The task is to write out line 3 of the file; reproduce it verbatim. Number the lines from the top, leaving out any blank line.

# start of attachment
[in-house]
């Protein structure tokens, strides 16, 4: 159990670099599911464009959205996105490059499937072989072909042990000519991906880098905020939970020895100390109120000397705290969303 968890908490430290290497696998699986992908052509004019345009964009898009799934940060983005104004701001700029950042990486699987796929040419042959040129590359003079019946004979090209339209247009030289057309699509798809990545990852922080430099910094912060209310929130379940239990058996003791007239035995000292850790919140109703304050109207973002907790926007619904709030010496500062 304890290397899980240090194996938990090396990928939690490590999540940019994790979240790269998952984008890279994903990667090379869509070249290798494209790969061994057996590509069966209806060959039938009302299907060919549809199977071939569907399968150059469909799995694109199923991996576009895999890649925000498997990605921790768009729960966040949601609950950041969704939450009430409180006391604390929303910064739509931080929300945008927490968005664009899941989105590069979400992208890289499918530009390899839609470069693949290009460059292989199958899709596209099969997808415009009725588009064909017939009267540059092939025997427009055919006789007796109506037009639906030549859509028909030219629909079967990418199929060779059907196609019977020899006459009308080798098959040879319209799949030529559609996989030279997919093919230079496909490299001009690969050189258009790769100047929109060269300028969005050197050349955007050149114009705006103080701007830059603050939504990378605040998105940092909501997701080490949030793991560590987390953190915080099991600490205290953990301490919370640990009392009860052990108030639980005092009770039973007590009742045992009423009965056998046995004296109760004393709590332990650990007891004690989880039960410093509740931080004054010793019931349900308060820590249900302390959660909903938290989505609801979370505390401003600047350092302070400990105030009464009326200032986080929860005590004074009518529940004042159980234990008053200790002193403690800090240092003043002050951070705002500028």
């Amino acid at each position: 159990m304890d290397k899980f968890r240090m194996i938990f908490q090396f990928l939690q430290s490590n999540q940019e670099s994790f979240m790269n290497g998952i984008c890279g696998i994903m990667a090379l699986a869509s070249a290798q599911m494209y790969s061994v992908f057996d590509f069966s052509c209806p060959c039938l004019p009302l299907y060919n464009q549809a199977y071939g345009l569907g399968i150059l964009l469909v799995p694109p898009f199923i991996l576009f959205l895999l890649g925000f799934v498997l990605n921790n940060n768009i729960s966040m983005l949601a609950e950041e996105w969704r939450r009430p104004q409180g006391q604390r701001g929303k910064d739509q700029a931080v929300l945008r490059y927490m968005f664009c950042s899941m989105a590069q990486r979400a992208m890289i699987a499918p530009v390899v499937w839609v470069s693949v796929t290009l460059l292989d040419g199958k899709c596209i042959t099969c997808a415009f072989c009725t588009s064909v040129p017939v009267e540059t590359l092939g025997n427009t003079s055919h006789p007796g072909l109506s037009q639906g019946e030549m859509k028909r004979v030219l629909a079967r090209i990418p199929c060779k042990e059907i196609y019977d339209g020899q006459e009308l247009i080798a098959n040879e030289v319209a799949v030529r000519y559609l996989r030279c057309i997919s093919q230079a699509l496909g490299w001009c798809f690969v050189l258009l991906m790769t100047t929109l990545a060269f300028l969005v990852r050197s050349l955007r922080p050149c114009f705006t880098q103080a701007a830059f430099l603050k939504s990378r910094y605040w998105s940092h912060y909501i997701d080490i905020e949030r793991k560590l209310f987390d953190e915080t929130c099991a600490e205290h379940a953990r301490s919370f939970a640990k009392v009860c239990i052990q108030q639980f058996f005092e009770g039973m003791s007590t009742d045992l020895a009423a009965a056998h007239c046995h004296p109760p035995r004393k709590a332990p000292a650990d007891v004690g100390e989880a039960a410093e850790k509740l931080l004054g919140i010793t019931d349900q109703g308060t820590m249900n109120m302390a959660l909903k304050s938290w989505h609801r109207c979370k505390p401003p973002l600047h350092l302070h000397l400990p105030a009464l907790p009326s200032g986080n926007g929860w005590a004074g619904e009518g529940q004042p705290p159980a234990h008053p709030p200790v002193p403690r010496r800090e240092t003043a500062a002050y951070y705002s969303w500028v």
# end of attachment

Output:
């Amino acid at each position: 159990m304890d290397k899980f968890r240090m194996i938990f908490q090396f990928l939690q430290s490590n999540q940019e670099s994790f979240m790269n290497g998952i984008c890279g696998i994903m990667a090379l699986a869509s070249a290798q599911m494209y790969s061994v992908f057996d590509f069966s052509c209806p060959c039938l004019p009302l299907y060919n464009q549809a199977y071939g345009l569907g399968i150059l964009l469909v799995p694109p898009f199923i991996l576009f959205l895999l890649g925000f799934v498997l990605n921790n940060n768009i729960s966040m983005l949601a609950e950041e996105w969704r939450r009430p104004q409180g006391q604390r701001g929303k910064d739509q700029a931080v929300l945008r490059y927490m968005f664009c950042s899941m989105a590069q990486r979400a992208m890289i699987a499918p530009v390899v499937w839609v470069s693949v796929t290009l460059l292989d040419g199958k899709c596209i042959t099969c997808a415009f072989c009725t588009s064909v040129p017939v009267e540059t590359l092939g025997n427009t003079s055919h006789p007796g072909l109506s037009q639906g019946e030549m859509k028909r004979v030219l629909a079967r090209i990418p199929c060779k042990e059907i196609y019977d339209g020899q006459e009308l247009i080798a098959n040879e030289v319209a799949v030529r000519y559609l996989r030279c057309i997919s093919q230079a699509l496909g490299w001009c798809f690969v050189l258009l991906m790769t100047t929109l990545a060269f300028l969005v990852r050197s050349l955007r922080p050149c114009f705006t880098q103080a701007a830059f430099l603050k939504s990378r910094y605040w998105s940092h912060y909501i997701d080490i905020e949030r793991k560590l209310f987390d953190e915080t929130c099991a600490e205290h379940a953990r301490s919370f939970a640990k009392v009860c239990i052990q108030q639980f058996f005092e009770g039973m003791s007590t009742d045992l020895a009423a009965a056998h007239c046995h004296p109760p035995r004393k709590a332990p000292a650990d007891v004690g100390e989880a039960a410093e850790k509740l931080l004054g919140i010793t019931d349900q109703g308060t820590m249900n109120m302390a959660l909903k304050s938290w989505h609801r109207c979370k505390p401003p973002l600047h350092l302070h000397l400990p105030a009464l907790p009326s200032g986080n926007g929860w005590a004074g619904e009518g529940q004042p705290p159980a234990h008053p709030p200790v002193p403690r010496r800090e240092t003043a500062a002050y951070y705002s969303w500028v």